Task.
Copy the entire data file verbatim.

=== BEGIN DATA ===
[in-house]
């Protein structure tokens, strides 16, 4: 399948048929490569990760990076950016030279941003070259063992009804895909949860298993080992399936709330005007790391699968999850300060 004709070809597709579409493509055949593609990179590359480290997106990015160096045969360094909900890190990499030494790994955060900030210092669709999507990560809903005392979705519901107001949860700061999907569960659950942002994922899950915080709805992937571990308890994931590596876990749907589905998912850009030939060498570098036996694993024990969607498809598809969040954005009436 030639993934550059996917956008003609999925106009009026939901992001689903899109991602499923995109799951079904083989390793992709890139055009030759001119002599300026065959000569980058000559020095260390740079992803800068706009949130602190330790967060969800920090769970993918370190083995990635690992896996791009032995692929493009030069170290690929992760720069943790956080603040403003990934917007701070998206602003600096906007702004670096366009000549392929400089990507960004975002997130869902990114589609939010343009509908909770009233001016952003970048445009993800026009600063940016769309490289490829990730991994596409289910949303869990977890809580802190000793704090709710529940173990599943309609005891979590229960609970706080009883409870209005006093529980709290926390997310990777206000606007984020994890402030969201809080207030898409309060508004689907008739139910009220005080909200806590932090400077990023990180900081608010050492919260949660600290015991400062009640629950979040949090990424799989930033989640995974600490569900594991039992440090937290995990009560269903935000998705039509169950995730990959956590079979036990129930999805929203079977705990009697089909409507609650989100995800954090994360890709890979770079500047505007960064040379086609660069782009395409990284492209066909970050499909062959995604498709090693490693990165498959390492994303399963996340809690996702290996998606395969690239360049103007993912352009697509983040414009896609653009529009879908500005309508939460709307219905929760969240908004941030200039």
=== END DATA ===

[in-house]
């Protein structure tokens, strides 16, 4: 399948048929490569990760990076950016030279941003070259063992009804895909949860298993080992399936709330005007790391699968999850300060 004709070809597709579409493509055949593609990179590359480290997106990015160096045969360094909900890190990499030494790994955060900030210092669709999507990560809903005392979705519901107001949860700061999907569960659950942002994922899950915080709805992937571990308890994931590596876990749907589905998912850009030939060498570098036996694993024990969607498809598809969040954005009436 030639993934550059996917956008003609999925106009009026939901992001689903899109991602499923995109799951079904083989390793992709890139055009030759001119002599300026065959000569980058000559020095260390740079992803800068706009949130602190330790967060969800920090769970993918370190083995990635690992896996791009032995692929493009030069170290690929992760720069943790956080603040403003990934917007701070998206602003600096906007702004670096366009000549392929400089990507960004975002997130869902990114589609939010343009509908909770009233001016952003970048445009993800026009600063940016769309490289490829990730991994596409289910949303869990977890809580802190000793704090709710529940173990599943309609005891979590229960609970706080009883409870209005006093529980709290926390997310990777206000606007984020994890402030969201809080207030898409309060508004689907008739139910009220005080909200806590932090400077990023990180900081608010050492919260949660600290015991400062009640629950979040949090990424799989930033989640995974600490569900594991039992440090937290995990009560269903935000998705039509169950995730990959956590079979036990129930999805929203079977705990009697089909409507609650989100995800954090994360890709890979770079500047505007960064040379086609660069782009395409990284492209066909970050499909062959995604498709090693490693990165498959390492994303399963996340809690996702290996998606395969690239360049103007993912352009697509983040414009896609653009529009879908500005309508939460709307219905929760969240908004941030200039």